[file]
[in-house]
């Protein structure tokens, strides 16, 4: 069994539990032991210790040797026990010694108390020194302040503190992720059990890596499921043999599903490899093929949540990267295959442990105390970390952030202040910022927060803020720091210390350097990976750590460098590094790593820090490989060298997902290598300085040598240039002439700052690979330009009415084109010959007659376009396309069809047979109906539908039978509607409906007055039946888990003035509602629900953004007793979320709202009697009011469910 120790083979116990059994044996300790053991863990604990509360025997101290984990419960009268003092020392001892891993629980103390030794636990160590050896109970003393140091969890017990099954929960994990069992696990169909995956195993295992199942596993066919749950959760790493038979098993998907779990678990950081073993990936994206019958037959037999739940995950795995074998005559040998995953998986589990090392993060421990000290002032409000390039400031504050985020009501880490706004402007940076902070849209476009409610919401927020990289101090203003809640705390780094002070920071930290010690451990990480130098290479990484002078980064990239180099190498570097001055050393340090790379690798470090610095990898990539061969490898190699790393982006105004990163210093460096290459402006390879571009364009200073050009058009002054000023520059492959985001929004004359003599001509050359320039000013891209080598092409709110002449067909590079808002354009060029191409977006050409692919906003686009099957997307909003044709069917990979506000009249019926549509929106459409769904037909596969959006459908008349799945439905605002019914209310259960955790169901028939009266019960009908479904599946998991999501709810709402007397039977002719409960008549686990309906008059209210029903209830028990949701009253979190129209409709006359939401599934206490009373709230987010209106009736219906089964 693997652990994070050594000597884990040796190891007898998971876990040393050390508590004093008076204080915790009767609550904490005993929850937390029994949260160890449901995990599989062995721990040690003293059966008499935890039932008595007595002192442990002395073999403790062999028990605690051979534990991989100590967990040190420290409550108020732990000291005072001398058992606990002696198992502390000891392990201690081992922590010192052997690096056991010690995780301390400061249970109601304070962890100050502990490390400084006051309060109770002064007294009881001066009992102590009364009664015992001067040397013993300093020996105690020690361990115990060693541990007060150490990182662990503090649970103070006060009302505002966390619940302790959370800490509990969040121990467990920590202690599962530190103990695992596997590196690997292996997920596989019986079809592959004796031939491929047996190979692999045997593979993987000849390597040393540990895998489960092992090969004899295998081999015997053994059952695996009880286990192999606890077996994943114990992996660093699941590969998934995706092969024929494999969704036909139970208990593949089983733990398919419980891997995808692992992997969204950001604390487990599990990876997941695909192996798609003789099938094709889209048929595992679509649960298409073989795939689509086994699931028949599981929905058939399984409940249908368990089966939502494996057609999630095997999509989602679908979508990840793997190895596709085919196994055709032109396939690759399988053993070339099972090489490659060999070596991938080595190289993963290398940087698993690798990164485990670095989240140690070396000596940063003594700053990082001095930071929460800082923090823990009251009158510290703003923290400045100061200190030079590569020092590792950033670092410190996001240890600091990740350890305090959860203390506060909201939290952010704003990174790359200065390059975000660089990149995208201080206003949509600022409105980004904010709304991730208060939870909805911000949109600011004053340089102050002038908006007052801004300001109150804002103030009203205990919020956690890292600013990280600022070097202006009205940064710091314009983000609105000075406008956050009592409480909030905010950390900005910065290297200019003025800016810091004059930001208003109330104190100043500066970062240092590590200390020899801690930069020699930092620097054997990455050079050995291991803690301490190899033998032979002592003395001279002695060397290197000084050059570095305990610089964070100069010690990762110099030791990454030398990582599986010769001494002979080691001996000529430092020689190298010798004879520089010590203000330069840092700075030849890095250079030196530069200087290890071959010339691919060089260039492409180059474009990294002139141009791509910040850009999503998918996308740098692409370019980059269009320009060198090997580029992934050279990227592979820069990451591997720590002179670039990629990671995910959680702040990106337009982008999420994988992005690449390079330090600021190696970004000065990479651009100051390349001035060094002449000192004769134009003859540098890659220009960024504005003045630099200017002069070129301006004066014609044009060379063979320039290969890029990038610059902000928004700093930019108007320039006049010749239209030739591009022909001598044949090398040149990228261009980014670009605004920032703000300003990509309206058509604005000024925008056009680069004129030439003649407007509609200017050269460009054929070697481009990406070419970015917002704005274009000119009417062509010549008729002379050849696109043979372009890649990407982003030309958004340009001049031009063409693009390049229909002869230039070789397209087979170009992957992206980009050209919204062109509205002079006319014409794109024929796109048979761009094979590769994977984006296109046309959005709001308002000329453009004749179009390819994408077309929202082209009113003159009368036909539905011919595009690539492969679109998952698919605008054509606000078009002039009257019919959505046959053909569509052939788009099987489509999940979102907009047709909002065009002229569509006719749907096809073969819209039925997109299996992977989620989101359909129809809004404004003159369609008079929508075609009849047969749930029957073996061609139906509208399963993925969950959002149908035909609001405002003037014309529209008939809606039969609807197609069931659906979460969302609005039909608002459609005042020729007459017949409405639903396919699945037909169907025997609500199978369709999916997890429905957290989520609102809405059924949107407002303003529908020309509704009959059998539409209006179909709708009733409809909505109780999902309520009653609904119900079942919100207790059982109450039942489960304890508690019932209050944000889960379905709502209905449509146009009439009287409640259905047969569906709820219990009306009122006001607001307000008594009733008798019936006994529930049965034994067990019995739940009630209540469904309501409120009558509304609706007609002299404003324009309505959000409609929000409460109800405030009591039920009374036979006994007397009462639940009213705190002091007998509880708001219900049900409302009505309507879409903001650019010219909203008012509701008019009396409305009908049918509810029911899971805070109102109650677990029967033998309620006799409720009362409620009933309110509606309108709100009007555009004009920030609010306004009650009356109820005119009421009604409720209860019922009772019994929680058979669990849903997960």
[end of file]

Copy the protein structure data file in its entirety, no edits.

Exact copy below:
[in-house]
């Protein structure tokens, strides 16, 4: 069994539990032991210790040797026990010694108390020194302040503190992720059990890596499921043999599903490899093929949540990267295959442990105390970390952030202040910022927060803020720091210390350097990976750590460098590094790593820090490989060298997902290598300085040598240039002439700052690979330009009415084109010959007659376009396309069809047979109906539908039978509607409906007055039946888990003035509602629900953004007793979320709202009697009011469910 120790083979116990059994044996300790053991863990604990509360025997101290984990419960009268003092020392001892891993629980103390030794636990160590050896109970003393140091969890017990099954929960994990069992696990169909995956195993295992199942596993066919749950959760790493038979098993998907779990678990950081073993990936994206019958037959037999739940995950795995074998005559040998995953998986589990090392993060421990000290002032409000390039400031504050985020009501880490706004402007940076902070849209476009409610919401927020990289101090203003809640705390780094002070920071930290010690451990990480130098290479990484002078980064990239180099190498570097001055050393340090790379690798470090610095990898990539061969490898190699790393982006105004990163210093460096290459402006390879571009364009200073050009058009002054000023520059492959985001929004004359003599001509050359320039000013891209080598092409709110002449067909590079808002354009060029191409977006050409692919906003686009099957997307909003044709069917990979506000009249019926549509929106459409769904037909596969959006459908008349799945439905605002019914209310259960955790169901028939009266019960009908479904599946998991999501709810709402007397039977002719409960008549686990309906008059209210029903209830028990949701009253979190129209409709006359939401599934206490009373709230987010209106009736219906089964 693997652990994070050594000597884990040796190891007898998971876990040393050390508590004093008076204080915790009767609550904490005993929850937390029994949260160890449901995990599989062995721990040690003293059966008499935890039932008595007595002192442990002395073999403790062999028990605690051979534990991989100590967990040190420290409550108020732990000291005072001398058992606990002696198992502390000891392990201690081992922590010192052997690096056991010690995780301390400061249970109601304070962890100050502990490390400084006051309060109770002064007294009881001066009992102590009364009664015992001067040397013993300093020996105690020690361990115990060693541990007060150490990182662990503090649970103070006060009302505002966390619940302790959370800490509990969040121990467990920590202690599962530190103990695992596997590196690997292996997920596989019986079809592959004796031939491929047996190979692999045997593979993987000849390597040393540990895998489960092992090969004899295998081999015997053994059952695996009880286990192999606890077996994943114990992996660093699941590969998934995706092969024929494999969704036909139970208990593949089983733990398919419980891997995808692992992997969204950001604390487990599990990876997941695909192996798609003789099938094709889209048929595992679509649960298409073989795939689509086994699931028949599981929905058939399984409940249908368990089966939502494996057609999630095997999509989602679908979508990840793997190895596709085919196994055709032109396939690759399988053993070339099972090489490659060999070596991938080595190289993963290398940087698993690798990164485990670095989240140690070396000596940063003594700053990082001095930071929460800082923090823990009251009158510290703003923290400045100061200190030079590569020092590792950033670092410190996001240890600091990740350890305090959860203390506060909201939290952010704003990174790359200065390059975000660089990149995208201080206003949509600022409105980004904010709304991730208060939870909805911000949109600011004053340089102050002038908006007052801004300001109150804002103030009203205990919020956690890292600013990280600022070097202006009205940064710091314009983000609105000075406008956050009592409480909030905010950390900005910065290297200019003025800016810091004059930001208003109330104190100043500066970062240092590590200390020899801690930069020699930092620097054997990455050079050995291991803690301490190899033998032979002592003395001279002695060397290197000084050059570095305990610089964070100069010690990762110099030791990454030398990582599986010769001494002979080691001996000529430092020689190298010798004879520089010590203000330069840092700075030849890095250079030196530069200087290890071959010339691919060089260039492409180059474009990294002139141009791509910040850009999503998918996308740098692409370019980059269009320009060198090997580029992934050279990227592979820069990451591997720590002179670039990629990671995910959680702040990106337009982008999420994988992005690449390079330090600021190696970004000065990479651009100051390349001035060094002449000192004769134009003859540098890659220009960024504005003045630099200017002069070129301006004066014609044009060379063979320039290969890029990038610059902000928004700093930019108007320039006049010749239209030739591009022909001598044949090398040149990228261009980014670009605004920032703000300003990509309206058509604005000024925008056009680069004129030439003649407007509609200017050269460009054929070697481009990406070419970015917002704005274009000119009417062509010549008729002379050849696109043979372009890649990407982003030309958004340009001049031009063409693009390049229909002869230039070789397209087979170009992957992206980009050209919204062109509205002079006319014409794109024929796109048979761009094979590769994977984006296109046309959005709001308002000329453009004749179009390819994408077309929202082209009113003159009368036909539905011919595009690539492969679109998952698919605008054509606000078009002039009257019919959505046959053909569509052939788009099987489509999940979102907009047709909002065009002229569509006719749907096809073969819209039925997109299996992977989620989101359909129809809004404004003159369609008079929508075609009849047969749930029957073996061609139906509208399963993925969950959002149908035909609001405002003037014309529209008939809606039969609807197609069931659906979460969302609005039909608002459609005042020729007459017949409405639903396919699945037909169907025997609500199978369709999916997890429905957290989520609102809405059924949107407002303003529908020309509704009959059998539409209006179909709708009733409809909505109780999902309520009653609904119900079942919100207790059982109450039942489960304890508690019932209050944000889960379905709502209905449509146009009439009287409640259905047969569906709820219990009306009122006001607001307000008594009733008798019936006994529930049965034994067990019995739940009630209540469904309501409120009558509304609706007609002299404003324009309505959000409609929000409460109800405030009591039920009374036979006994007397009462639940009213705190002091007998509880708001219900049900409302009505309507879409903001650019010219909203008012509701008019009396409305009908049918509810029911899971805070109102109650677990029967033998309620006799409720009362409620009933309110509606309108709100009007555009004009920030609010306004009650009356109820005119009421009604409720209860019922009772019994929680058979669990849903997960």